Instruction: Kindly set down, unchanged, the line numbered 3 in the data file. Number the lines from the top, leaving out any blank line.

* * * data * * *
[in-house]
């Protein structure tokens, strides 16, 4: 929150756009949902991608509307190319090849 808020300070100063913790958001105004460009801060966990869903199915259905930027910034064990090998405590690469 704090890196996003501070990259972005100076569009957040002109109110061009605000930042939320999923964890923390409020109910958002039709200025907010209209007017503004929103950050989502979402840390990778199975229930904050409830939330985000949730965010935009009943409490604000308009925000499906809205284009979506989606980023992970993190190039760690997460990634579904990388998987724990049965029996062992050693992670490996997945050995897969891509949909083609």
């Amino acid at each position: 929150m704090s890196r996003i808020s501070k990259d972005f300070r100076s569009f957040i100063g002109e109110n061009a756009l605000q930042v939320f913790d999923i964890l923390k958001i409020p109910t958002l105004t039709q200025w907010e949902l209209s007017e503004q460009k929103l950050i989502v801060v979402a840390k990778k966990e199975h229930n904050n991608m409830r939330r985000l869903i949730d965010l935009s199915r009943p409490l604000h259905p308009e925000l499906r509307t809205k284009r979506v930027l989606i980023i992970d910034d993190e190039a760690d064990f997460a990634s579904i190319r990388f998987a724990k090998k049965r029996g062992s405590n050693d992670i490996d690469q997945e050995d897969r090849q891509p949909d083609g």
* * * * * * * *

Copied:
């Amino acid at each position: 929150m704090s890196r996003i808020s501070k990259d972005f300070r100076s569009f957040i100063g002109e109110n061009a756009l605000q930042v939320f913790d999923i964890l923390k958001i409020p109910t958002l105004t039709q200025w907010e949902l209209s007017e503004q460009k929103l950050i989502v801060v979402a840390k990778k966990e199975h229930n904050n991608m409830r939330r985000l869903i949730d965010l935009s199915r009943p409490l604000h259905p308009e925000l499906r509307t809205k284009r979506v930027l989606i980023i992970d910034d993190e190039a760690d064990f997460a990634s579904i190319r990388f998987a724990k090998k049965r029996g062992s405590n050693d992670i490996d690469q997945e050995d897969r090849q891509p949909d083609g």